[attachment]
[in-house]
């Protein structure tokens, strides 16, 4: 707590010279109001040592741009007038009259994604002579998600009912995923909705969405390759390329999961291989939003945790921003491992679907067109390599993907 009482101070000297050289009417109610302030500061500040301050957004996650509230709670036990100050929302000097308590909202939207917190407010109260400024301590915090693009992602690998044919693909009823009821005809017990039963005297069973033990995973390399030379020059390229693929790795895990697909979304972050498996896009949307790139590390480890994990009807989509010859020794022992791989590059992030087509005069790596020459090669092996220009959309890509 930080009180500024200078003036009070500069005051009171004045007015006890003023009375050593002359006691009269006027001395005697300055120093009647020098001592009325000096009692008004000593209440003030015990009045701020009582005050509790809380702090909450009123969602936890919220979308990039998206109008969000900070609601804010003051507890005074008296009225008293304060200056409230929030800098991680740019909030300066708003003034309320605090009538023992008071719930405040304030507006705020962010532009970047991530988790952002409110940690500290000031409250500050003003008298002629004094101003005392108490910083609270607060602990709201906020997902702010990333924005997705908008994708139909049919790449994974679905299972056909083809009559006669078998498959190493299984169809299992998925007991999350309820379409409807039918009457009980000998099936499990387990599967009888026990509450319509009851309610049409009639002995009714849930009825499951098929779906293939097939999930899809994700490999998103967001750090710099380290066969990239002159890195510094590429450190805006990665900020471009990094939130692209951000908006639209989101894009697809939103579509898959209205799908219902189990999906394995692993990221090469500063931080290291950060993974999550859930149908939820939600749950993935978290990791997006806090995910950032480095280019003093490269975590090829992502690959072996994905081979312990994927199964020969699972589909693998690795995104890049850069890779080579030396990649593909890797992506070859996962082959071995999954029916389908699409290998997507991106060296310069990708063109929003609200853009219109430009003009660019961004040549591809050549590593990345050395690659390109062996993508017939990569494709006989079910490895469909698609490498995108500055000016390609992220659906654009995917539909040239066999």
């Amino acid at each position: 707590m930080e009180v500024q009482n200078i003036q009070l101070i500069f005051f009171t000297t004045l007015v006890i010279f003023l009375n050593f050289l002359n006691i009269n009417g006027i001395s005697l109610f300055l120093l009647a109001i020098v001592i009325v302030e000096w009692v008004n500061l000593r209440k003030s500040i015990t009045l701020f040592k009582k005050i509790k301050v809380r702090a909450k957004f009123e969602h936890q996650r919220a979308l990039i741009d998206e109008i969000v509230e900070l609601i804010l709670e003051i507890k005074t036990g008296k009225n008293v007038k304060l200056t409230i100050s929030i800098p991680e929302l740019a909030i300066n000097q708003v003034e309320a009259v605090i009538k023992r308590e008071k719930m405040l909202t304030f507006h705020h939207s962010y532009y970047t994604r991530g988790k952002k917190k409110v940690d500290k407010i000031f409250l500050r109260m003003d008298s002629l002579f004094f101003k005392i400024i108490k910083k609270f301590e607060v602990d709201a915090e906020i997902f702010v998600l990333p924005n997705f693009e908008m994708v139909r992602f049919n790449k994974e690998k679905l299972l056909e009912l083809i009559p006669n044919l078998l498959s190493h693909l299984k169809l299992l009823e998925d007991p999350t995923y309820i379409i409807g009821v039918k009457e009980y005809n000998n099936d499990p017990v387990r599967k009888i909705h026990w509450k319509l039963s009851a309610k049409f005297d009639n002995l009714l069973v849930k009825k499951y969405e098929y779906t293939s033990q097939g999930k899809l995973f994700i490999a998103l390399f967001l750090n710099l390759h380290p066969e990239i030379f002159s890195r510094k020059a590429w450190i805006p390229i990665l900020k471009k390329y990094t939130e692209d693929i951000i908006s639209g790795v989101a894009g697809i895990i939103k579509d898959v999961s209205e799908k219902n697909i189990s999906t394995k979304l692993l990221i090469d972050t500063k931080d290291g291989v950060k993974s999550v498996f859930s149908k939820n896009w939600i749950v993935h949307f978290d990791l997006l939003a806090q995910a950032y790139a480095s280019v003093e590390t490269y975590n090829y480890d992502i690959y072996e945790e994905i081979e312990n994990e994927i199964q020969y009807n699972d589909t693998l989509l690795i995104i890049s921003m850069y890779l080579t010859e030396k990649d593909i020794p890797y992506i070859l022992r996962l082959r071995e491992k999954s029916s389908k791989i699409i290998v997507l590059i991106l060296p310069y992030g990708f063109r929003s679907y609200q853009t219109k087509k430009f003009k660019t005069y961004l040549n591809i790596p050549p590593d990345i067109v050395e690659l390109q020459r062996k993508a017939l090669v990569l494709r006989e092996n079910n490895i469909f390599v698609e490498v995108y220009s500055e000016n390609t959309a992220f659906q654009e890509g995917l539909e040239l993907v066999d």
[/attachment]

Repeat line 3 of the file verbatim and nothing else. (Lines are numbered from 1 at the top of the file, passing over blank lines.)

């Amino acid at each position: 707590m930080e009180v500024q009482n200078i003036q009070l101070i500069f005051f009171t000297t004045l007015v006890i010279f003023l009375n050593f050289l002359n006691i009269n009417g006027i001395s005697l109610f300055l120093l009647a109001i020098v001592i009325v302030e000096w009692v008004n500061l000593r209440k003030s500040i015990t009045l701020f040592k009582k005050i509790k301050v809380r702090a909450k957004f009123e969602h936890q996650r919220a979308l990039i741009d998206e109008i969000v509230e900070l609601i804010l709670e003051i507890k005074t036990g008296k009225n008293v007038k304060l200056t409230i100050s929030i800098p991680e929302l740019a909030i300066n000097q708003v003034e309320a009259v605090i009538k023992r308590e008071k719930m405040l909202t304030f507006h705020h939207s962010y532009y970047t994604r991530g988790k952002k917190k409110v940690d500290k407010i000031f409250l500050r109260m003003d008298s002629l002579f004094f101003k005392i400024i108490k910083k609270f301590e607060v602990d709201a915090e906020i997902f702010v998600l990333p924005n997705f693009e908008m994708v139909r992602f049919n790449k994974e690998k679905l299972l056909e009912l083809i009559p006669n044919l078998l498959s190493h693909l299984k169809l299992l009823e998925d007991p999350t995923y309820i379409i409807g009821v039918k009457e009980y005809n000998n099936d499990p017990v387990r599967k009888i909705h026990w509450k319509l039963s009851a309610k049409f005297d009639n002995l009714l069973v849930k009825k499951y969405e098929y779906t293939s033990q097939g999930k899809l995973f994700i490999a998103l390399f967001l750090n710099l390759h380290p066969e990239i030379f002159s890195r510094k020059a590429w450190i805006p390229i990665l900020k471009k390329y990094t939130e692209d693929i951000i908006s639209g790795v989101a894009g697809i895990i939103k579509d898959v999961s209205e799908k219902n697909i189990s999906t394995k979304l692993l990221i090469d972050t500063k931080d290291g291989v950060k993974s999550v498996f859930s149908k939820n896009w939600i749950v993935h949307f978290d990791l997006l939003a806090q995910a950032y790139a480095s280019v003093e590390t490269y975590n090829y480890d992502i690959y072996e945790e994905i081979e312990n994990e994927i199964q020969y009807n699972d589909t693998l989509l690795i995104i890049s921003m850069y890779l080579t010859e030396k990649d593909i020794p890797y992506i070859l022992r996962l082959r071995e491992k999954s029916s389908k791989i699409i290998v997507l590059i991106l060296p310069y992030g990708f063109r929003s679907y609200q853009t219109k087509k430009f003009k660019t005069y961004l040549n591809i790596p050549p590593d990345i067109v050395e690659l390109q020459r062996k993508a017939l090669v990569l494709r006989e092996n079910n490895i469909f390599v698609e490498v995108y220009s500055e000016n390609t959309a992220f659906q654009e890509g995917l539909e040239l993907v066999d």